3 Questions: John Hansman on the Qantas A380 engine blowout

Nov 15, 2010 By Morgan Bettex, MIT News
A Qantas A380 takes off from London's Heathrow Airport.

Last week, a Qantas Airbus 380 superjumbo jetliner made an emergency landing in Singapore following the mid-flight explosion of one of its engines that is manufactured by Rolls-Royce. All flights of Qantas’s A380 aircraft, which is the world’s newest and largest airliner, remain suspended as investigators pinpoint the cause of the explosion.

Experts have speculated that the blowout was caused by an “uncontained” engine failure that occurred when a turbine disc inside one of the plane’s four engines disintegrated and ejected large metal chunks that damaged the engine and a wing. In a statement released today, Rolls-Royce confirmed that the failure was confined to a “specific component” in the engine’s turbine area that caused an oil fire that led to the release of the turbine disc. The company is working to replace the faulty part for 20 A380s that have this particular engine.

Aviation expert John Hansman, the T. Wilson (1953) Professor of Aeronautics and Astronautics and Engineering Systems in MIT’s Department of Aeronautics and Astronautics and director of MIT’s International Center for Air Transportation, researches several areas related to air transportation, vehicle operations and safety. He discusses the engine failure with MIT News.

Q. What exactly is an “uncontained” engine failure?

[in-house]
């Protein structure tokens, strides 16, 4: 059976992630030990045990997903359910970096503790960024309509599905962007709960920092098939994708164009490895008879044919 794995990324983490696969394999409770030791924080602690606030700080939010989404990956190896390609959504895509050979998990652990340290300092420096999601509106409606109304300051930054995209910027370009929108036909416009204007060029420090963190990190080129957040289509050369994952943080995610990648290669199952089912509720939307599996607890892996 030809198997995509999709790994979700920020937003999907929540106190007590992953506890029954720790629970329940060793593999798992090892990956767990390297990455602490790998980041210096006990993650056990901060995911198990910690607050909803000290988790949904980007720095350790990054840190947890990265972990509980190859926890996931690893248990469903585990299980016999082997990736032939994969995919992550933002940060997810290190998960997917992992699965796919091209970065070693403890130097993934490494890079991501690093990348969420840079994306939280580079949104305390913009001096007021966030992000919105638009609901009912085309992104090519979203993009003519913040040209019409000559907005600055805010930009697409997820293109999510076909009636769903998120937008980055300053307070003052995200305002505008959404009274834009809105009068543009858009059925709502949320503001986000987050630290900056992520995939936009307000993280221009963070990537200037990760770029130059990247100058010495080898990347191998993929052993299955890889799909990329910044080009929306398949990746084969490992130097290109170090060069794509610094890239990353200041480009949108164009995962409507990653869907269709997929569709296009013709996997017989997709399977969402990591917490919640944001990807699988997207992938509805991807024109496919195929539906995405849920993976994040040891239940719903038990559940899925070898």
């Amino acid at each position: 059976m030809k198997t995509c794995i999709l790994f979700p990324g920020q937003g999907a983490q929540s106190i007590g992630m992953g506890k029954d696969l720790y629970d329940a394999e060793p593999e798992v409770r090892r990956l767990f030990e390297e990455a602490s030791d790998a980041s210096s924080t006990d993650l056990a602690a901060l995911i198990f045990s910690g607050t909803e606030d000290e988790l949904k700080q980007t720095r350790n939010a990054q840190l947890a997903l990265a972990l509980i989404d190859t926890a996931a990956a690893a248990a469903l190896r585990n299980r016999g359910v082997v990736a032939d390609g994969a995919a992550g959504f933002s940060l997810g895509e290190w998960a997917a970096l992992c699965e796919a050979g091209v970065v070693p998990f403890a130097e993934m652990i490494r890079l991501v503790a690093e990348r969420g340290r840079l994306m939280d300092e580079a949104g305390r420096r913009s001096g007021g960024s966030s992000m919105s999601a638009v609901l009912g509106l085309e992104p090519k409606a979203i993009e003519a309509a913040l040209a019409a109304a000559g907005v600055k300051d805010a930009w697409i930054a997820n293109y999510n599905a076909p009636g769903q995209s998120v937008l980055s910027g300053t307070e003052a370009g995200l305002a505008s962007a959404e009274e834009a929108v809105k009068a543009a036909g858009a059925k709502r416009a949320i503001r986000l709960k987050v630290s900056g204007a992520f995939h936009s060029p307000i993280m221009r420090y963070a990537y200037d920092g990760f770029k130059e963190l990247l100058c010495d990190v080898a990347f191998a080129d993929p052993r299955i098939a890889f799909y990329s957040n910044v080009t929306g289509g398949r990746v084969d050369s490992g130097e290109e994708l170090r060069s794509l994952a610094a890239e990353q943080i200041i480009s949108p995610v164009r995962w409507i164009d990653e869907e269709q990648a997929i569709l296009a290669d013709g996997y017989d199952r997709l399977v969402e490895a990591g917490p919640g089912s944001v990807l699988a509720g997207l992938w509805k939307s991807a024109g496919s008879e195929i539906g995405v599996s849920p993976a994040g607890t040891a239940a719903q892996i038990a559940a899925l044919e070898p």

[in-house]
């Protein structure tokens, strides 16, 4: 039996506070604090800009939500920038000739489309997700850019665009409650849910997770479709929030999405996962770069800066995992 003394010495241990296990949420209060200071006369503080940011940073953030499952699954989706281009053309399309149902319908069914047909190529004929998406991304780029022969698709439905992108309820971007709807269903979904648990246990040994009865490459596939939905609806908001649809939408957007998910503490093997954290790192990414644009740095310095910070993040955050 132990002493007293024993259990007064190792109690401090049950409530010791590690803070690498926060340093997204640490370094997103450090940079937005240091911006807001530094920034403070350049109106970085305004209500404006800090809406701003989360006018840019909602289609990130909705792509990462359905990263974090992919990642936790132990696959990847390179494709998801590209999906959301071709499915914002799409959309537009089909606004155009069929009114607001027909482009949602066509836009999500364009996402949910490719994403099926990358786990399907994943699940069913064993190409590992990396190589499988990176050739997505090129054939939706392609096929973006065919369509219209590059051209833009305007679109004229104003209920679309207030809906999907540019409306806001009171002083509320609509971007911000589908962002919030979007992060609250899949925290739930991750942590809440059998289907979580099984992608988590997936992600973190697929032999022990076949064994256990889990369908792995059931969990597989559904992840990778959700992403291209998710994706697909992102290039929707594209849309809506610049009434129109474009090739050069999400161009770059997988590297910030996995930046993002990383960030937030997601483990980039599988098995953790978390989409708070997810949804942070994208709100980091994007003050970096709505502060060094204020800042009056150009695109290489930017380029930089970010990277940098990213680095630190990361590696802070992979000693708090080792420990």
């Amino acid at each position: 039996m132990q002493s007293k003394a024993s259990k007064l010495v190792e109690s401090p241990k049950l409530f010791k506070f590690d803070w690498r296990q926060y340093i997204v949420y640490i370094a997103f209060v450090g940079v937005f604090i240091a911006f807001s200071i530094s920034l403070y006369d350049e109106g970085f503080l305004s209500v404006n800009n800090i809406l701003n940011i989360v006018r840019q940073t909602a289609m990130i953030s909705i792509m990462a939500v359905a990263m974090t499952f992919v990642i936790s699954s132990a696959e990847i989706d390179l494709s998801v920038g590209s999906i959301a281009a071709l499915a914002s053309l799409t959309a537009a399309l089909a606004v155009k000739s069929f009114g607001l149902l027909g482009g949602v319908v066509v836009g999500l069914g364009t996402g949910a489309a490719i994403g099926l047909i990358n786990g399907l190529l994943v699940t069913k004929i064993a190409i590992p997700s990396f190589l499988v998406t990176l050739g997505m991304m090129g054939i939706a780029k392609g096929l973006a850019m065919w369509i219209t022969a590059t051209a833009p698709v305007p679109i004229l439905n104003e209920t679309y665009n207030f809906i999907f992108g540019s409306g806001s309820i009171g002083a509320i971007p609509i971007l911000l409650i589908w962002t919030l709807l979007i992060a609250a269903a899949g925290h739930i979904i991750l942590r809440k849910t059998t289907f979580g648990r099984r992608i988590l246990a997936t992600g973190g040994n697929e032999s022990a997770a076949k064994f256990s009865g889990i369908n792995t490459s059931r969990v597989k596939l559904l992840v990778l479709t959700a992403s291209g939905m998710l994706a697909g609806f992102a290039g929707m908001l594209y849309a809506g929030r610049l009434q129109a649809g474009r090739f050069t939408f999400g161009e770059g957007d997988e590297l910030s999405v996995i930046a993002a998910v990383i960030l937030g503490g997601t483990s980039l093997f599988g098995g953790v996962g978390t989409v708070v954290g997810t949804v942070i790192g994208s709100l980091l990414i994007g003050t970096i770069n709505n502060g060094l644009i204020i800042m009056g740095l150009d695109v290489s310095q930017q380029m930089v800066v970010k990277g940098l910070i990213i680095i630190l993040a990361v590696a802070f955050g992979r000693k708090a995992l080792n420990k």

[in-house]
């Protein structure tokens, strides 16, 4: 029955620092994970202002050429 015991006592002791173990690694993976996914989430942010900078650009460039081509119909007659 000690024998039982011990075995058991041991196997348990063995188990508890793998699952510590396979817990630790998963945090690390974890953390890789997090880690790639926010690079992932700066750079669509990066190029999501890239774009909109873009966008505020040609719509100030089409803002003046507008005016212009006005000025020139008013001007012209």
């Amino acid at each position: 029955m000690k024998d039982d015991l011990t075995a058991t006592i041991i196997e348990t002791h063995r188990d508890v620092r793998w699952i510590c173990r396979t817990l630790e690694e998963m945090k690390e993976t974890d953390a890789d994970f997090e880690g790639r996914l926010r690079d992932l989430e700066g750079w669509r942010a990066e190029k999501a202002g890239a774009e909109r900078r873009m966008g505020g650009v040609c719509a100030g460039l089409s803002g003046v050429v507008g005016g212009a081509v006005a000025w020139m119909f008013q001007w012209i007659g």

A. An "uncontained" engine failure means that the failure spread outside of the engine itself. Because turbine engines turn at very high speeds, the centrifugal forces are very high. If there is a structural failure inside the engine, parts will tend to fly out, and the shrapnel can cause damage to the rest of the aircraft.

Q. Why didn’t this serious engine failure result in a more serious outcome?

A. The A380 is a four-engine aircraft, so the loss of a single engine is not critical. However, in this case there was damage to the aircraft itself. Some of the control lines to the outboard engine were cut, so it was not possible to change the thrust on the outboard engine, and there were also some hydraulic system problems. But even with these problems, there was sufficient redundancy in the control lines and aircraft structure that the airplane was airworthy. This, combined with the good airmanship of the crew, made it possible to land without incident.  

Q. What does this mean going forward for companies that manufacture the engines for the A380 aircraft and for people who fly on these planes?

A. An investigation is under way to determine the exact cause of the structural failure within the engine, which could be: a manufacturing flaw, a problem in how the is operated (running at too high of a temperature, for example), a design issue or some other problem. Once the cause is identified, it will be corrected if it could impact other flights.


This story is republished courtesy of MIT News (web.mit.edu/newsoffice/), a popular site that covers news about MIT research, innovation and teaching.

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